Charles Rangel Convicted On 11 Counts Of Ethics Violations

It didn’t take long for the subcommittee hearing Congressman Charlie Rangel’s case to come back with a verdict:

WASHINGTON — A House ethics panel has found Democratic Rep. Charles Rangel of New York guilty on 11 counts of breaking House rules.

The full ethics committee will next conduct a hearing on the appropriate punishment for the former chairman of the Ways and Means Committee. The committee will then make a recommendation to the House.

Possible punishments include a House vote deploring Rangel’s conduct, a fine and denial of privileges.

Apparently, the reason Rangel was convicted on all 13 charges is that the committee found two of the counts to be duplicitive. In any event, no we’re on to the punishment phase. Don’t expect expulsion.

FILED UNDER: Congress, Quick Takes, US Politics
Doug Mataconis
About Doug Mataconis
Doug holds a B.A. in Political Science from Rutgers University and J.D. from George Mason University School of Law. He joined the staff of OTB in May 2010 and contributed a staggering 16,483 posts before his retirement in January 2020.

Comments

  1. PD Shaw says:

    AFAIK expulsion would require a two-thirds majority. (Art. I, Sec. 5) Is that why this is being handled now, before the new members arive?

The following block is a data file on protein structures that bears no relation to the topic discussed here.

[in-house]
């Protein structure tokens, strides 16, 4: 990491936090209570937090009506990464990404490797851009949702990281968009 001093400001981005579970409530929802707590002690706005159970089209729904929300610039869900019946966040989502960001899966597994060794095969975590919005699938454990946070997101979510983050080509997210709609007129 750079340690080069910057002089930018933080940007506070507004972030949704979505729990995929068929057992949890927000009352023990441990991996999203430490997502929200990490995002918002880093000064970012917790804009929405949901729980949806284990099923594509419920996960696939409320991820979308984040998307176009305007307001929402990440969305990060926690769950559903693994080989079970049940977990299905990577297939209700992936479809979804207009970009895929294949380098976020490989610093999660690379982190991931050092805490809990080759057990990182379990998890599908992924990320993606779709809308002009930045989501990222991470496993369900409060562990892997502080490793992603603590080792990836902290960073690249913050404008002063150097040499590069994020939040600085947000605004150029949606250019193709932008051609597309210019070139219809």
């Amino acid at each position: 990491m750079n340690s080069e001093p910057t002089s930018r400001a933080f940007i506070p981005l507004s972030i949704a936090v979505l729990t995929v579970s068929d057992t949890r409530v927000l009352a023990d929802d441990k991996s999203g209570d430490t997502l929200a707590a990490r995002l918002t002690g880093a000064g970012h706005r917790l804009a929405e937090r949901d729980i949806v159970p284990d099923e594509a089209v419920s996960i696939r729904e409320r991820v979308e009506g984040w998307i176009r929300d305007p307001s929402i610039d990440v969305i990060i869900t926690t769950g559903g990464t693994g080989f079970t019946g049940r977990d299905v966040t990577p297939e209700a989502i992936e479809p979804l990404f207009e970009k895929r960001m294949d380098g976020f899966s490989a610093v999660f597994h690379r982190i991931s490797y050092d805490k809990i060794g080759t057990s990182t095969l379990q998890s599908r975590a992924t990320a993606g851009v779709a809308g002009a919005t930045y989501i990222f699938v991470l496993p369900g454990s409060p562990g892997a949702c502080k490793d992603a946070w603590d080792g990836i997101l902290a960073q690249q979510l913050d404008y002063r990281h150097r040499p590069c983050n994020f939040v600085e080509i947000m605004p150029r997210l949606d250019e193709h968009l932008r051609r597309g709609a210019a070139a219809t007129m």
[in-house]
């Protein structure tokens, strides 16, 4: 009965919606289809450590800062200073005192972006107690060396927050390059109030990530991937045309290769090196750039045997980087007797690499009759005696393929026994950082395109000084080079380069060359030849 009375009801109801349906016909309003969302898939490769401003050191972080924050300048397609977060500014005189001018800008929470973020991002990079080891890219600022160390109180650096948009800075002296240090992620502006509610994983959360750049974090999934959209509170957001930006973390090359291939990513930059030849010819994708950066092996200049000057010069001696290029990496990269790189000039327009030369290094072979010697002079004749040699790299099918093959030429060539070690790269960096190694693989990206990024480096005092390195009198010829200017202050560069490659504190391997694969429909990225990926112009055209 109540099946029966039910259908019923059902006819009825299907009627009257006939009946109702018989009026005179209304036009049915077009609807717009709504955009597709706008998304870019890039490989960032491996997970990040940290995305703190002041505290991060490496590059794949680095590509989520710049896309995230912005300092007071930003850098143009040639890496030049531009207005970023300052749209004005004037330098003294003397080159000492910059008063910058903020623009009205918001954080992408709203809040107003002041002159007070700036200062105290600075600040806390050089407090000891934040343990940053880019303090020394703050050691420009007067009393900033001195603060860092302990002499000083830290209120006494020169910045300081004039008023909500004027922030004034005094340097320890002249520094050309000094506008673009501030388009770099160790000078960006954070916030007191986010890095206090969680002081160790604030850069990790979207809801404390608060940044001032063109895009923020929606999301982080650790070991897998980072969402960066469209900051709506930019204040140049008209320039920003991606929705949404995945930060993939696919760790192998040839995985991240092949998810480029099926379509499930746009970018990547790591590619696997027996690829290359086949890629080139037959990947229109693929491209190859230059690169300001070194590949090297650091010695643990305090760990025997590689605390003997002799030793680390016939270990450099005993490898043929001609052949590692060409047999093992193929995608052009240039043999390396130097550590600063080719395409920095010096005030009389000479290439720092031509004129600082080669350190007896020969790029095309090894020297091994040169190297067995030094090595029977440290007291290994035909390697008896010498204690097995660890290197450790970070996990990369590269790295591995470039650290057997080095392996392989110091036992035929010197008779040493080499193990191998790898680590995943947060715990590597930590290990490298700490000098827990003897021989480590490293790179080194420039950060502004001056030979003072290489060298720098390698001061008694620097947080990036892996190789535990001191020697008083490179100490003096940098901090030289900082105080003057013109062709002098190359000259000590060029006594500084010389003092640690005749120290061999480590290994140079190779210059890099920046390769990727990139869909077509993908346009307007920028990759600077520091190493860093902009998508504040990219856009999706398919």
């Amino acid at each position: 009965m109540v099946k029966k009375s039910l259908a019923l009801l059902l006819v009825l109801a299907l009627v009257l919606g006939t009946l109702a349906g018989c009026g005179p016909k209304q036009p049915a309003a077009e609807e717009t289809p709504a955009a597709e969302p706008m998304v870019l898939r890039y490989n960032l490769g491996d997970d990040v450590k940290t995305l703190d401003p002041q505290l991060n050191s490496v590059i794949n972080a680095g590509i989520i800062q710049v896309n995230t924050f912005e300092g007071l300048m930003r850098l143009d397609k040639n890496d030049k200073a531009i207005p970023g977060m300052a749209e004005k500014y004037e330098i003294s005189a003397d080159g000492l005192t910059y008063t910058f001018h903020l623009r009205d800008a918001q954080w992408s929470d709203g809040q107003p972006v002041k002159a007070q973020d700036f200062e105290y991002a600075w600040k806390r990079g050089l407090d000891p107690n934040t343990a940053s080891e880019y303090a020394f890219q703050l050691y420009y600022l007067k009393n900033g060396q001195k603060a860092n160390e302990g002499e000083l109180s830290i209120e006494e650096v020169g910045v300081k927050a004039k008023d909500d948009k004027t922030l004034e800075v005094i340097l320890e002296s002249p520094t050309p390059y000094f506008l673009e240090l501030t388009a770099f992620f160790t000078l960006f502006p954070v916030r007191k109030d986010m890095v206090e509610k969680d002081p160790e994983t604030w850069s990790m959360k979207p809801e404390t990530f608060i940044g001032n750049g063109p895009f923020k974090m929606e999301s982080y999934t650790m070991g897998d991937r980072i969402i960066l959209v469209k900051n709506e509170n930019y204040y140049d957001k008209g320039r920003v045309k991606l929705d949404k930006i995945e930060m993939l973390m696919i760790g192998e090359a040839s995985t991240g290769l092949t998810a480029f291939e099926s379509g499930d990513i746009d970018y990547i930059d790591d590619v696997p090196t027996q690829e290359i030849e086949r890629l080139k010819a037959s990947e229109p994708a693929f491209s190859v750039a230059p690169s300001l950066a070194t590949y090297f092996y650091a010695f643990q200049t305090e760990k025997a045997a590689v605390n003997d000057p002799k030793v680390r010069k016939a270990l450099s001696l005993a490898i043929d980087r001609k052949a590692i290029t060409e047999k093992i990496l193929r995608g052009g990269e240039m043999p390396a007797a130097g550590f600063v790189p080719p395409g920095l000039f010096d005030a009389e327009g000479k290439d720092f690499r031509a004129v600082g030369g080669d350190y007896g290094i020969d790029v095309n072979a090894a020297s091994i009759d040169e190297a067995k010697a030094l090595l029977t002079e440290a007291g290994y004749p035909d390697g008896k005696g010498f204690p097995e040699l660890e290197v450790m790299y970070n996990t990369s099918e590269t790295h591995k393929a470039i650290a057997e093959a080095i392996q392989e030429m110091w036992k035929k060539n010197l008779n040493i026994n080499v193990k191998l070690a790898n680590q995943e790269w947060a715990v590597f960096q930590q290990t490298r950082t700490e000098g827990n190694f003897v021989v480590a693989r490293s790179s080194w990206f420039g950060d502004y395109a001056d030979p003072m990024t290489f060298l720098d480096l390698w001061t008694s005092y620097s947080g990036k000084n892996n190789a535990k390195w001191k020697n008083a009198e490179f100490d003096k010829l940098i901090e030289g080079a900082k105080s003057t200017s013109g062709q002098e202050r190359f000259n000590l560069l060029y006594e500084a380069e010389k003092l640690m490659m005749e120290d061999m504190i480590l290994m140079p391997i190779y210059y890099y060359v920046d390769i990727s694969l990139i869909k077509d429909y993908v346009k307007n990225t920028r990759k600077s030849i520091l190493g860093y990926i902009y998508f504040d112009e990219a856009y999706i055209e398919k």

2. sam says:

    “AFAIK expulsion would require a two-thirds majority. (Art. I, Sec. 5) Is that why this is being handled now, before the new members arive?”

    What difference would that make? The Congress can expel a member any time it wants, and there’s no double-jeopardy defense, nor statue of limitations to hinder it. I don’t see any Art. I, Sec. 5 limitations here.

  3. PD Shaw says:

    sam, doesn’t this apply?

    “Each House may determine the Rules of its Proceedings, punish its Members for disorderly Behavior, and, with the Concurrence of two-thirds, expel a Member.”

    I’m just saying that the lame duck session would be the period least likely to garner two-thirds vote. Before the elections there would have been pressure on Democrats to oust him, after the new Congress begins there will be more Republicans than now.

  4. sam says:

    Exactly, PD. I was responding to this, “Is that why this is being handled now, before the new members arrive?” — and saying that if the new Congress, or two-thirds of it, wants to expel him, they can, regardless of what happens in the lame duck session.